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Mu Alpha Theta students flex their brain power

It was an impressive display of brainpower put forth by some of the top young math minds in South Florida.

The 24th annual Mu Alpha Theta Mathematics Regionals Competition attracted over 700 students from 28 middle schools and high schools throughout South Florida. The event featured group and individual competitions in algebra, algebra 2, statistics, geometry, precalculus and calculus and took place at the Florida Atlantic University Davie campus.

Mu Alpha Theta is a mathematics honor society for high school and two-year college students, and promotes and challenges students to excel and enjoy the subject of math.

After missing last year due to COVID-19, the students were eager to show off their skills and talents at a top-area math competition.

American Heritage School Plantation has hosted the Florida Association of Mu Alpha Theta’s math competition since 2015 and once again put on a dominating team and individual performance.

Doral Academy Middle School, Doral Academy High School, American Heritage School Boca/Delray, Falcon Cove Middle School and Cypress Bay High School enjoyed strong showings.

The top sweepstakes winners were American Heritage School Plantation, followed by American Heritage School Boca/Delray and Doral Academy High.

FAU’s Dr. Markus Schmidmeier has been one of the key organizers of the annual Mu Alpha Theta event. He was joined by interim dean of the Charles E. Schmidt College of Science, Dr. Teresa Wilcox, who served as the host, along with Richard Rovere, the director of math competition at American Heritage School Plantation.

Rovere is a retired math teacher who had been at American Heritage for 18 years. He was appreciative of the assistance the students have received over the years from the Mu Alpha Theta math organization.

Richard Rovere, the director of math competition at American Heritage and one of the organizers of the annual Mu Alpha Theta event, addresses the competitors during the awards ceremony.

“What makes the competition on FAU’s Davie campus so special is the FAU staff provides the best facility, tech support, security and assistance,” Rovere said. “Our school looks forward every year to working with FAU and gives South Florida’s math community a top-flight math competition and great experience.

“Every math competition gives an individual the opportunity to demonstrate the skills and talent they have developed and hopefully win an award,” he said. “With the right attitude, no one ever loses — you either win or learn.”

American Heritage has generated an impressive list of accomplishments with the Mu Alpha Theta Math Competition.

Rovere has plenty of reasons to be proud of his Patriots math team, which has over 140 members. The longtime math department chairperson retired nine years ago but agreed to continue overseeing the Mu Alpha Theta program.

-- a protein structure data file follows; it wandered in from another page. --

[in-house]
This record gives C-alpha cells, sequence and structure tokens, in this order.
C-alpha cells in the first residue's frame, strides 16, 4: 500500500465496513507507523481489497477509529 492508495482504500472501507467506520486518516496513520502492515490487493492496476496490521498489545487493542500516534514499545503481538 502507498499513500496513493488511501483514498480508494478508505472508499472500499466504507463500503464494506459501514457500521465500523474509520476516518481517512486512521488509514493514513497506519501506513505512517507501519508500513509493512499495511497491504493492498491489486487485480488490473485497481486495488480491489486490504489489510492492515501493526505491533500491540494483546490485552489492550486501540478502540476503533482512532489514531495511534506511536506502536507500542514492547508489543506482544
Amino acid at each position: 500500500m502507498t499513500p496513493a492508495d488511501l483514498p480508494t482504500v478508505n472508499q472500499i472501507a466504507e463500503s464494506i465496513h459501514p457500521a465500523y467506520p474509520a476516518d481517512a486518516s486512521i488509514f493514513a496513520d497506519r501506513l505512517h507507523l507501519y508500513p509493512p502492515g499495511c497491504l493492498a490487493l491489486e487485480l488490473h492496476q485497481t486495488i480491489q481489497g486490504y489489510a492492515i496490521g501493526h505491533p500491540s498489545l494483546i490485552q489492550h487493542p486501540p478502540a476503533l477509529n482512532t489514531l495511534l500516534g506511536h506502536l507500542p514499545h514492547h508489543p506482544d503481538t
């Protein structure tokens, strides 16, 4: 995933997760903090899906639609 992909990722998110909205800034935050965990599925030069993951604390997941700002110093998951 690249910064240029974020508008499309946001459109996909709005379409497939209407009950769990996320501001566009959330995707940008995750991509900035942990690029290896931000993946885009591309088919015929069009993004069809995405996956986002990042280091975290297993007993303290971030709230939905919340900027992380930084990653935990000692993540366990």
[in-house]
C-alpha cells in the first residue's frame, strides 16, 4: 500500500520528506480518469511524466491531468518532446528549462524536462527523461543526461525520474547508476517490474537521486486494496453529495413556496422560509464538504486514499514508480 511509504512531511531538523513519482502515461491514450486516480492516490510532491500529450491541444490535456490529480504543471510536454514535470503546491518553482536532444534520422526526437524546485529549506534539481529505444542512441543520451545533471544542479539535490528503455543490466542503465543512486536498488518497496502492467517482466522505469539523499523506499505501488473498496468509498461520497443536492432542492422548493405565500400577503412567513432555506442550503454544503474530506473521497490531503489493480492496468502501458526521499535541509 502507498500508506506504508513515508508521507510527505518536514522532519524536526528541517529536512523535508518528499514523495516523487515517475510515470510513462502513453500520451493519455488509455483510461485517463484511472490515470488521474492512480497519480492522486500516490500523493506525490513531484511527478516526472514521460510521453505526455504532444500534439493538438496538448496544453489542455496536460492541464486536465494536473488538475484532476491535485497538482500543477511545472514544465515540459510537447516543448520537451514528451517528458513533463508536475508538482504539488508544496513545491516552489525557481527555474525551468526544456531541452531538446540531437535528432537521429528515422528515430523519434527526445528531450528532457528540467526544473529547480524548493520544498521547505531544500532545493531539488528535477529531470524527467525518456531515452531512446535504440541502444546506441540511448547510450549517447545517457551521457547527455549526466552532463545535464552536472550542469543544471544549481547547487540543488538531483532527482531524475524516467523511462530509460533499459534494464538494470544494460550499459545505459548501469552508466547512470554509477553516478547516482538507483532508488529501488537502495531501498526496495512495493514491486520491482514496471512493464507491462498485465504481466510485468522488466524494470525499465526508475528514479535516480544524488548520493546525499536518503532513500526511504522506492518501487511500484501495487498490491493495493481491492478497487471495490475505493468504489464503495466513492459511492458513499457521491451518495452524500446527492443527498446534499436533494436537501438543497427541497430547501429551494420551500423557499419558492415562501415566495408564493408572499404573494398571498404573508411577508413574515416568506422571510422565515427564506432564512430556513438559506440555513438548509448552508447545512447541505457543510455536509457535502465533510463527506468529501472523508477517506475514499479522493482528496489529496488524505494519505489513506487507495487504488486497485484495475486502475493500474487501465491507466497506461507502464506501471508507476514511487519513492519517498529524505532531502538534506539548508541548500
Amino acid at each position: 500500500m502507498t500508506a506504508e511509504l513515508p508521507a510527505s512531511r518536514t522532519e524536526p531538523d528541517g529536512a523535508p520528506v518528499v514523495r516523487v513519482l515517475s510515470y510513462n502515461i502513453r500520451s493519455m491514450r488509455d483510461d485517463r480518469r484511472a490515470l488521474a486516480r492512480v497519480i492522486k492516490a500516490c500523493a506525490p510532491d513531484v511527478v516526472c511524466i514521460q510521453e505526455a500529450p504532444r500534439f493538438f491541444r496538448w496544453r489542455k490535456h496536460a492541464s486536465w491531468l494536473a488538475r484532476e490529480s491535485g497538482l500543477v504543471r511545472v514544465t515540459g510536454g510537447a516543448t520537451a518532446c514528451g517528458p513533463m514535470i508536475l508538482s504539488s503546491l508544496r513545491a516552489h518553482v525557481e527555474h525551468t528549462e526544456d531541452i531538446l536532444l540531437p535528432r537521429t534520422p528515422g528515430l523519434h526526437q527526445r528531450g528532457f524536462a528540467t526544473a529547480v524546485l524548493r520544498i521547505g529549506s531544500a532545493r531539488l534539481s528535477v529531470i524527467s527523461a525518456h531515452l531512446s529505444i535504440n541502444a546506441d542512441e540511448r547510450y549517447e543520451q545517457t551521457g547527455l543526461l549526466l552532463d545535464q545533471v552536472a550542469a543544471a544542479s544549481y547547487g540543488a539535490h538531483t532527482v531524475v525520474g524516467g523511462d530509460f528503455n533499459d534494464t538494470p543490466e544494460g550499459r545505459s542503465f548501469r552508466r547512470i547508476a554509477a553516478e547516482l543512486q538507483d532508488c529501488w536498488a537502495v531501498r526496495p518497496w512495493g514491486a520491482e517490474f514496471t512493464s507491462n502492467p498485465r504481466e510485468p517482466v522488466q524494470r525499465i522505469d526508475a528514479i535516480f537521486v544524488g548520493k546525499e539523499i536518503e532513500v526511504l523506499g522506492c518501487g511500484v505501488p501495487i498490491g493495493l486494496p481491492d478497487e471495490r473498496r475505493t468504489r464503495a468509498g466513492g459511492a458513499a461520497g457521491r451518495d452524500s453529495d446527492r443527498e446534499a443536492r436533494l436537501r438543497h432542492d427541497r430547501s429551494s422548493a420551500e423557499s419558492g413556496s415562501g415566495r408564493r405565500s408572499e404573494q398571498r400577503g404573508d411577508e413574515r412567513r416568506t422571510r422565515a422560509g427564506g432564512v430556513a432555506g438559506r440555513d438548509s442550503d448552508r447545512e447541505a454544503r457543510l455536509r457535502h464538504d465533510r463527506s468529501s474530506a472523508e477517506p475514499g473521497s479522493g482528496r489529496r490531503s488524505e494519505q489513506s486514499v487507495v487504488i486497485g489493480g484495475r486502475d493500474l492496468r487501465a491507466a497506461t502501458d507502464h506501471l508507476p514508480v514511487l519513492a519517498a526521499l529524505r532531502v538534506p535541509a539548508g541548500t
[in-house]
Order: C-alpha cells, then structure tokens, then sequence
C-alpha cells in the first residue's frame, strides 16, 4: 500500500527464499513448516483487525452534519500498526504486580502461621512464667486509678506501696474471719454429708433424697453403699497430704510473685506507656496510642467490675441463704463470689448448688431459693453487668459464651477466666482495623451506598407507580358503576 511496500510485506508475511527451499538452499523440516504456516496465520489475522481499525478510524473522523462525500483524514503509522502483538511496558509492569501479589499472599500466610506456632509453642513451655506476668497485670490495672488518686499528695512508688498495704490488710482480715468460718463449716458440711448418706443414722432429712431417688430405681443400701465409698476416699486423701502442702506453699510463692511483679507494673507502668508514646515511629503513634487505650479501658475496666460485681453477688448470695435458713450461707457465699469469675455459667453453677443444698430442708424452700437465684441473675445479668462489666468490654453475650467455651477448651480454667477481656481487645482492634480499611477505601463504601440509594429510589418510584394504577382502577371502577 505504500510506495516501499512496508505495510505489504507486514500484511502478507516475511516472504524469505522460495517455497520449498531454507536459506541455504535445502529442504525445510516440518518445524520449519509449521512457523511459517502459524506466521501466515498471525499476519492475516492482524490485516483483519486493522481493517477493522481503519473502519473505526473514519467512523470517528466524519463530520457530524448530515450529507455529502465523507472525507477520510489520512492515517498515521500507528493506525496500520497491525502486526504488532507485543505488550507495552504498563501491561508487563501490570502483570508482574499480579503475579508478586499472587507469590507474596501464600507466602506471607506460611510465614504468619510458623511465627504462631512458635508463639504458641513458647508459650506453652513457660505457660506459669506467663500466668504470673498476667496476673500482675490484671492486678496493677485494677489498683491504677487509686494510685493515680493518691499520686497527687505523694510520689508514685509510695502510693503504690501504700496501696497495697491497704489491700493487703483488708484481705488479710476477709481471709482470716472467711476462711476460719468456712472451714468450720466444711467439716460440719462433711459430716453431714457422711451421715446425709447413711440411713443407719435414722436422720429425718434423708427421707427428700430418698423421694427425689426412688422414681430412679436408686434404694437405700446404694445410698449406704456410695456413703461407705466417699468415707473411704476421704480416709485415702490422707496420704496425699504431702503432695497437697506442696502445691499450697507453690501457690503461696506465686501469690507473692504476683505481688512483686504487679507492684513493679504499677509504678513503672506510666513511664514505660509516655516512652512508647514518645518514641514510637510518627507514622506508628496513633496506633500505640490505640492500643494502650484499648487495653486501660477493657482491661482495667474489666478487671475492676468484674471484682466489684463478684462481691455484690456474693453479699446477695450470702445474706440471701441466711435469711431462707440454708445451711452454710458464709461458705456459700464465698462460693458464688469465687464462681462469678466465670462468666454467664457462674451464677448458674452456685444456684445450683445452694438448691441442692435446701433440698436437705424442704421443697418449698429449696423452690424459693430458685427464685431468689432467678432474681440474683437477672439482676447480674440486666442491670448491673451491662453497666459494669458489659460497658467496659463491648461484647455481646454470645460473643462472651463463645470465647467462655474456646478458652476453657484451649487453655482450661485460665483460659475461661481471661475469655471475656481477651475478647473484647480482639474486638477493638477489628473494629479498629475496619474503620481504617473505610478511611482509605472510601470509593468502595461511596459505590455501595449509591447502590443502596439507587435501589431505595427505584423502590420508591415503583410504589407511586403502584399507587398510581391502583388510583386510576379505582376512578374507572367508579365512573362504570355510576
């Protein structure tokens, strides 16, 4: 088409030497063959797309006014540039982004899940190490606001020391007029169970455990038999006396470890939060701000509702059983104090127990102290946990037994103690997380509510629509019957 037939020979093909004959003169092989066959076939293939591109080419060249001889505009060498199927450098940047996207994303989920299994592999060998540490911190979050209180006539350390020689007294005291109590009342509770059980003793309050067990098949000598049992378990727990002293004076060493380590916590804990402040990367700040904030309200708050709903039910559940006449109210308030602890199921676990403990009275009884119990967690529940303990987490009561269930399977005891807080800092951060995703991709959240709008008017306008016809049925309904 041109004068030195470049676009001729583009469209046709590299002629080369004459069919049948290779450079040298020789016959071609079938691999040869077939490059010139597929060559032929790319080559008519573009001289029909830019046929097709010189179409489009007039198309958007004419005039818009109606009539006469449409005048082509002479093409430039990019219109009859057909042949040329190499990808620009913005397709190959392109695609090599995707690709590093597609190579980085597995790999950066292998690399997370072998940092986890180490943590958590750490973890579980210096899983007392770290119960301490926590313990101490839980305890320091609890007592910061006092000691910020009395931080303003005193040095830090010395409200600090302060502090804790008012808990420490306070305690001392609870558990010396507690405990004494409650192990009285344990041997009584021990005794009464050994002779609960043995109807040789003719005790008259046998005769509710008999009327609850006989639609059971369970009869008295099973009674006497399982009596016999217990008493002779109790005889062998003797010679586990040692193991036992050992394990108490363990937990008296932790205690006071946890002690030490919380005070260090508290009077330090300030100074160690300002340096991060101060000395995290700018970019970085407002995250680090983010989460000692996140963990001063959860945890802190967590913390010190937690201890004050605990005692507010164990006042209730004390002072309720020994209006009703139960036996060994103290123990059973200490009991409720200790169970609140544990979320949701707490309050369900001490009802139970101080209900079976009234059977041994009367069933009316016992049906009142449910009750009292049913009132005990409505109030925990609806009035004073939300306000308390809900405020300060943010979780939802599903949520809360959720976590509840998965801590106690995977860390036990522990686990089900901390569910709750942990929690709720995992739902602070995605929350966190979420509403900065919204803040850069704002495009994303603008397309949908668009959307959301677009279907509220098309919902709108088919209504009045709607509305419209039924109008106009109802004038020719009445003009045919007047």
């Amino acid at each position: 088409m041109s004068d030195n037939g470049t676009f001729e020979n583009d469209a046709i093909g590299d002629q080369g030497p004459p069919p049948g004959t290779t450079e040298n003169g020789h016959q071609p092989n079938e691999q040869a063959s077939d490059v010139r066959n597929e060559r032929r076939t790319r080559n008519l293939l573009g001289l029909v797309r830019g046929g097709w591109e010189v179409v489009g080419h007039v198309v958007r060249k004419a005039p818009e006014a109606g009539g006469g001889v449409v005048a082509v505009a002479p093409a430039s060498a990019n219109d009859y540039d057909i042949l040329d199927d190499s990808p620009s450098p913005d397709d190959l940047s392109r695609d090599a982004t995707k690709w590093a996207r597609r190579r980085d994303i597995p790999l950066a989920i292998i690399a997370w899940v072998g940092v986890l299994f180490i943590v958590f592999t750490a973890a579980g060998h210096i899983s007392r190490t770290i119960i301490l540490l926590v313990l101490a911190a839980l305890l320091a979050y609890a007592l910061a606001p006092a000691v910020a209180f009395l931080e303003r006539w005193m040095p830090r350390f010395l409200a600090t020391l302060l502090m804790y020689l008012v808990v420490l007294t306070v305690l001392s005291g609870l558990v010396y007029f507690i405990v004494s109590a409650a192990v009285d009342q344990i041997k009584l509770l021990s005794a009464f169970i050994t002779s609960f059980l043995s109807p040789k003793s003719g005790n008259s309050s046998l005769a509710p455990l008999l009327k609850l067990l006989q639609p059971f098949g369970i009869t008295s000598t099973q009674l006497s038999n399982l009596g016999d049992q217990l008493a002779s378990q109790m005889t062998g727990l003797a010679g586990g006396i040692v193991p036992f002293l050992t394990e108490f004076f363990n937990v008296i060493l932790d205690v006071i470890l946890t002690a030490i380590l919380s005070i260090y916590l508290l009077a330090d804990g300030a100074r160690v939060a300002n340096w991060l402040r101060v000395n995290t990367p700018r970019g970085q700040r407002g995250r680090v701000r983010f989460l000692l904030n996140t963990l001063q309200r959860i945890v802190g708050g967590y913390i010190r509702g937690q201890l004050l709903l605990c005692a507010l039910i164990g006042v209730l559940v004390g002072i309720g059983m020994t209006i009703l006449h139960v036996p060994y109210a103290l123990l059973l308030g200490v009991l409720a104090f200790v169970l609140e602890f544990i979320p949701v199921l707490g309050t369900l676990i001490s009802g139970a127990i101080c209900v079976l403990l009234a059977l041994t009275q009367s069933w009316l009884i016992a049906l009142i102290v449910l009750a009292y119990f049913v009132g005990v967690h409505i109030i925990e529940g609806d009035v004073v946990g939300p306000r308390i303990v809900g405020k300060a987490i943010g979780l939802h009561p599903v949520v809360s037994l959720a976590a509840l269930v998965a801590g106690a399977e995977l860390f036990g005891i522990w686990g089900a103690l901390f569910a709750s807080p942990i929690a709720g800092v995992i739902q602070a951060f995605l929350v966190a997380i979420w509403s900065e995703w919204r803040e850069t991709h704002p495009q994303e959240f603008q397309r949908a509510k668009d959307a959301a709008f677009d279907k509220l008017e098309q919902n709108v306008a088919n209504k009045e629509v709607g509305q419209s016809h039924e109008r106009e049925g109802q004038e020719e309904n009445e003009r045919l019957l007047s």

“FAU has been doing this for 24 years and we came into the picture 17 years ago,” Rovere said. “To be successful you have to assemble a team that creates a winning culture. I hired good people who stayed with me a long time. The success starts with those passionate people. We hope more schools will embrace competitions like this.”

The former football and baseball coach takes the same team philosophy approach with his math team at American Heritage. The high expectations are not only expected from the students but also from the teachers.

“I let all the students who join our program know that they are part of a family,” he said. “We take the competitions seriously, follow rules and regulations and expect the students to be the best they can be. Over the years, you get to a critical mass where that culture is embedded with the upperclassman teaching the underclassman what is expected. They follow that successful path. The owners and leaders of our school have made this success possible with their support and foresight.”

One of those leaders on the math team at American Heritage is senior Saathvik Selvan, who took first place in the calculus competition with a perfect score while taking first place with his teammates in the team competition.

dr  Teresa Wilcox, the interim dean of FAU's Charles E. Schmidt College of Science, welcomes and addresses over 700 middle and high school students during the Mu Alpha Theta mathematics competition at FAU Davie.

“From January to July, most of the big competitions take place and we have test practices and Saturday meetings to prepare us,” Selvan said. “I’ve competed in these types of competitions since middle school so I’m used to the pressure but it is always exciting. Mu Alpha Theta has created a lot of enthusiasm for math in general and has generated a common bond among the math community.”

Selvan is still waiting to hear back from some colleges before making his commitment. He and his fellow seniors continue to teach their younger teammates in preparation for math competitions.

“He is an amazing young man who is very humble,” Rovere said. “Saathvik is our top gun this year and no one was better than him in the competition. Our students listen to him when he teaches because they can relate to him. The power of a math program will raise the level of the entire school program. We set the bar high and expect the students to get over it.”

Members of the Mu Alpha Theta math club are sometimes referred to as mathletes. They work extremely hard to excel at their craft and put in the extra time to prepare for upcoming competitions.

American Heritage has won a national championship in 2017 and followed that up with a state championship the following year.

The Mu Alpha Theta State Championship will take place in Orlando in April.

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